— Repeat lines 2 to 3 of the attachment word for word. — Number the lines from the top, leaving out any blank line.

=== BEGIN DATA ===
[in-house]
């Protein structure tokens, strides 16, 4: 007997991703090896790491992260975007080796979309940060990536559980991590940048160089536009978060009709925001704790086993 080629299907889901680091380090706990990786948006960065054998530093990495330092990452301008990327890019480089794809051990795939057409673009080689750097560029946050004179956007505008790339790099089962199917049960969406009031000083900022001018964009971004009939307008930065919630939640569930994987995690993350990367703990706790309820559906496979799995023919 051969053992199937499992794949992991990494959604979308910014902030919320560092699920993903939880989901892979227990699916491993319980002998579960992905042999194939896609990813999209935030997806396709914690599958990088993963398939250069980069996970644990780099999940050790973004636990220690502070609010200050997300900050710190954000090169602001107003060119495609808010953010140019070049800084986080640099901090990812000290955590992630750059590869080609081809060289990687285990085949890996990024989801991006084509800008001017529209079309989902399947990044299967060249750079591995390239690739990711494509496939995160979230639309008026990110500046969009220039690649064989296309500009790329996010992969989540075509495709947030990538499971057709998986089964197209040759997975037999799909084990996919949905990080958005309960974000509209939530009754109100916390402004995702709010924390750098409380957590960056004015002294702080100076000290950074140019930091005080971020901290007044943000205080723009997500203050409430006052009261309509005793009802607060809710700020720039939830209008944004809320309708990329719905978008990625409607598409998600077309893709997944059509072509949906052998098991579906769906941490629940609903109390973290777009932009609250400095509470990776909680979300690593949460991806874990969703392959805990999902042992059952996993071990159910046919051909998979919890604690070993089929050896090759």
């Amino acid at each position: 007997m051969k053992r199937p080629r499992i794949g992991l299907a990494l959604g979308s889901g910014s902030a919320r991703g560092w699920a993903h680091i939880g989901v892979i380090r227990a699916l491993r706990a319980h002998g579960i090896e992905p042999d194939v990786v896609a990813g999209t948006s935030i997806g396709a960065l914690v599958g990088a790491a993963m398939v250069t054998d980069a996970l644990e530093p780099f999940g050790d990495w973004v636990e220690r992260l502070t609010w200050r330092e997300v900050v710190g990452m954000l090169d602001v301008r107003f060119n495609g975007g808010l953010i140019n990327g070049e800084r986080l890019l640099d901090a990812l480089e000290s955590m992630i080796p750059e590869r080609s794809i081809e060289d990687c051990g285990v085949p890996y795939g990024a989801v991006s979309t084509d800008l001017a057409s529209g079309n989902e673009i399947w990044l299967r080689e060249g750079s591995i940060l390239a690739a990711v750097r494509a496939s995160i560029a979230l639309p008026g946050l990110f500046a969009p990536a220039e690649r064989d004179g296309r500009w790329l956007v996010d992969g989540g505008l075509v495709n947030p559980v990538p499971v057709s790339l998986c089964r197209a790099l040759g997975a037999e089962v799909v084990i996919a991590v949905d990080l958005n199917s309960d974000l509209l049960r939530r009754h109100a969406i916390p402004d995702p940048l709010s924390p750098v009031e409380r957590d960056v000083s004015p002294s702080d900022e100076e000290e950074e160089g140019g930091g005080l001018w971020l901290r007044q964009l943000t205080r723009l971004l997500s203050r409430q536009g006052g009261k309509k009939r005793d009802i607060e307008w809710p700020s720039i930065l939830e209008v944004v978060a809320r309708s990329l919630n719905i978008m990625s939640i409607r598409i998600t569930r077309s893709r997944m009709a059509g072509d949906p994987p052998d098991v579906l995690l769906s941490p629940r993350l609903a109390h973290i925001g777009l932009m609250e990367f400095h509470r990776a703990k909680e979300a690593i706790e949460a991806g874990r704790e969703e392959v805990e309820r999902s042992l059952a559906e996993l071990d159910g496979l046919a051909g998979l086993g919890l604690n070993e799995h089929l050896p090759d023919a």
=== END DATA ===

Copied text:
């Protein structure tokens, strides 16, 4: 007997991703090896790491992260975007080796979309940060990536559980991590940048160089536009978060009709925001704790086993 080629299907889901680091380090706990990786948006960065054998530093990495330092990452301008990327890019480089794809051990795939057409673009080689750097560029946050004179956007505008790339790099089962199917049960969406009031000083900022001018964009971004009939307008930065919630939640569930994987995690993350990367703990706790309820559906496979799995023919 051969053992199937499992794949992991990494959604979308910014902030919320560092699920993903939880989901892979227990699916491993319980002998579960992905042999194939896609990813999209935030997806396709914690599958990088993963398939250069980069996970644990780099999940050790973004636990220690502070609010200050997300900050710190954000090169602001107003060119495609808010953010140019070049800084986080640099901090990812000290955590992630750059590869080609081809060289990687285990085949890996990024989801991006084509800008001017529209079309989902399947990044299967060249750079591995390239690739990711494509496939995160979230639309008026990110500046969009220039690649064989296309500009790329996010992969989540075509495709947030990538499971057709998986089964197209040759997975037999799909084990996919949905990080958005309960974000509209939530009754109100916390402004995702709010924390750098409380957590960056004015002294702080100076000290950074140019930091005080971020901290007044943000205080723009997500203050409430006052009261309509005793009802607060809710700020720039939830209008944004809320309708990329719905978008990625409607598409998600077309893709997944059509072509949906052998098991579906769906941490629940609903109390973290777009932009609250400095509470990776909680979300690593949460991806874990969703392959805990999902042992059952996993071990159910046919051909998979919890604690070993089929050896090759």
């Amino acid at each position: 007997m051969k053992r199937p080629r499992i794949g992991l299907a990494l959604g979308s889901g910014s902030a919320r991703g560092w699920a993903h680091i939880g989901v892979i380090r227990a699916l491993r706990a319980h002998g579960i090896e992905p042999d194939v990786v896609a990813g999209t948006s935030i997806g396709a960065l914690v599958g990088a790491a993963m398939v250069t054998d980069a996970l644990e530093p780099f999940g050790d990495w973004v636990e220690r992260l502070t609010w200050r330092e997300v900050v710190g990452m954000l090169d602001v301008r107003f060119n495609g975007g808010l953010i140019n990327g070049e800084r986080l890019l640099d901090a990812l480089e000290s955590m992630i080796p750059e590869r080609s794809i081809e060289d990687c051990g285990v085949p890996y795939g990024a989801v991006s979309t084509d800008l001017a057409s529209g079309n989902e673009i399947w990044l299967r080689e060249g750079s591995i940060l390239a690739a990711v750097r494509a496939s995160i560029a979230l639309p008026g946050l990110f500046a969009p990536a220039e690649r064989d004179g296309r500009w790329l956007v996010d992969g989540g505008l075509v495709n947030p559980v990538p499971v057709s790339l998986c089964r197209a790099l040759g997975a037999e089962v799909v084990i996919a991590v949905d990080l958005n199917s309960d974000l509209l049960r939530r009754h109100a969406i916390p402004d995702p940048l709010s924390p750098v009031e409380r957590d960056v000083s004015p002294s702080d900022e100076e000290e950074e160089g140019g930091g005080l001018w971020l901290r007044q964009l943000t205080r723009l971004l997500s203050r409430q536009g006052g009261k309509k009939r005793d009802i607060e307008w809710p700020s720039i930065l939830e209008v944004v978060a809320r309708s990329l919630n719905i978008m990625s939640i409607r598409i998600t569930r077309s893709r997944m009709a059509g072509d949906p994987p052998d098991v579906l995690l769906s941490p629940r993350l609903a109390h973290i925001g777009l932009m609250e990367f400095h509470r990776a703990k909680e979300a690593i706790e949460a991806g874990r704790e969703e392959v805990e309820r999902s042992l059952a559906e996993l071990d159910g496979l046919a051909g998979l086993g919890l604690n070993e799995h089929l050896p090759d023919a």